“First Friday started about two-and-a-half years ago,” said
Rich Richardson, assistant director at The ARTS at Marks Garage.
It was based on a similar community art program in Portland,
OR., Richardson explained. He added that the number of people
attending Honolulu’s First Friday event has gone from
500 in the early months to about 2,000.
The artists have been generous to sponsor the entire event
with free food and beverages for the viewers,” Richardson
Andy Friedlander, also with The ARTS at Marks Garage, was identified
recently by Midweek magazine as one of the people responsible
for what is becoming known as Honolulu’s arts district.
He took the reporter on a tour of the gallery as he explained
how First Friday first came about, pointing to every intricate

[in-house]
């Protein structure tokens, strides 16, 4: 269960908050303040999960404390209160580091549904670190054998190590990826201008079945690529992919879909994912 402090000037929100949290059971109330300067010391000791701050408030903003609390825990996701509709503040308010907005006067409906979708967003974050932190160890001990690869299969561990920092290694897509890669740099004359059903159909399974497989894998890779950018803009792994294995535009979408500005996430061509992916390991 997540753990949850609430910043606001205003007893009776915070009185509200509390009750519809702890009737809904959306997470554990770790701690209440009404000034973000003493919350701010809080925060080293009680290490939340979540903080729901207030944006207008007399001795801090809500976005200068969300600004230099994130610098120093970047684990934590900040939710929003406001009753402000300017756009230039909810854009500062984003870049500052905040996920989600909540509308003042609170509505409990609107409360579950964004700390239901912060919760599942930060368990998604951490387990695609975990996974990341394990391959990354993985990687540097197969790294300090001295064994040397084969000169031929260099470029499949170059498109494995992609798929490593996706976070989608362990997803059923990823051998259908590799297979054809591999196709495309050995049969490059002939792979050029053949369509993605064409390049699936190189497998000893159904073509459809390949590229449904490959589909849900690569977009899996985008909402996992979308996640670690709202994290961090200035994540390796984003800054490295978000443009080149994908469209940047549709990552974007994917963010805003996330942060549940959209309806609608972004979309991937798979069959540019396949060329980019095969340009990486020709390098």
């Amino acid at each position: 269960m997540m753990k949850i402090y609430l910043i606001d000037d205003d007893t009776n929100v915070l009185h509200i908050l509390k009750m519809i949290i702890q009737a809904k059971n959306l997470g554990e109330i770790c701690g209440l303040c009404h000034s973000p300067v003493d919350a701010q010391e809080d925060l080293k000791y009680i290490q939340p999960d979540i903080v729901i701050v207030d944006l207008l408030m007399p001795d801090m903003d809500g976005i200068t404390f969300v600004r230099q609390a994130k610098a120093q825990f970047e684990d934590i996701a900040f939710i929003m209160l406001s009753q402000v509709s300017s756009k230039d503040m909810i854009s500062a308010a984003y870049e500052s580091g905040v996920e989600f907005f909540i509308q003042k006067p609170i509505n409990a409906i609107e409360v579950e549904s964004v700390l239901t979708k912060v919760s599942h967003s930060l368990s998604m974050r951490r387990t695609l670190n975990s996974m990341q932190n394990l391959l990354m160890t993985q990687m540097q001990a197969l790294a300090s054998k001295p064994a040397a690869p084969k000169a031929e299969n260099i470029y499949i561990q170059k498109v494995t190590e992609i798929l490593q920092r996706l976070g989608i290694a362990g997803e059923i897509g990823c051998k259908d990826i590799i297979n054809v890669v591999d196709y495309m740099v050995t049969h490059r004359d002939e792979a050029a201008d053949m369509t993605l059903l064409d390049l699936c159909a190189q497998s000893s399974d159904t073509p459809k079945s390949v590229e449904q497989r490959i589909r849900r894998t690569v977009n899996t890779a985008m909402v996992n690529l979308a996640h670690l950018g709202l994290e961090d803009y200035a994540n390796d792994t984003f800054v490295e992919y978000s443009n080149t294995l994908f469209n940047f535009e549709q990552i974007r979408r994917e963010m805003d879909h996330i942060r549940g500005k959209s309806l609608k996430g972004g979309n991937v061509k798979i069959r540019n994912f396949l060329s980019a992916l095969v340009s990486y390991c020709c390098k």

piece of art, a twinkle in his eyes expressing his enthusiasm
as he explained aspects of their significance or aesthetics.
Along with art, many of the galleries provide live music, and
there’s enough food on Nu‘uanu Avenue to keep everyone’s
eyes and stomachs full. Not surprisingly, people often start
dancing on the streets, giving downtown a lively Mardi Gras
atmosphere very different from its staid, daytime, business-as-usual
I hope First Friday will be able to make people who don’t
love art become interested in it just as I have,” Friedlander
Friedlander believes that First Friday art walk tours have
been in large part responsible for the growth of the downtown
art community. First there were four galleries, he pointed
out, then 19, and now 24 galleries have moved into the neighborhood.
The renaissance is not over yet,” Friedlander said. “In
the next 15 to 18 months there will be so many more changes
that people will be amazed.”
Don’t miss this October’s First Friday later this
week. Every First Friday offers different demonstrations of
art techniques, including glass blowing.
For more information, contact The ARTS at Marks Garage at 521-2903,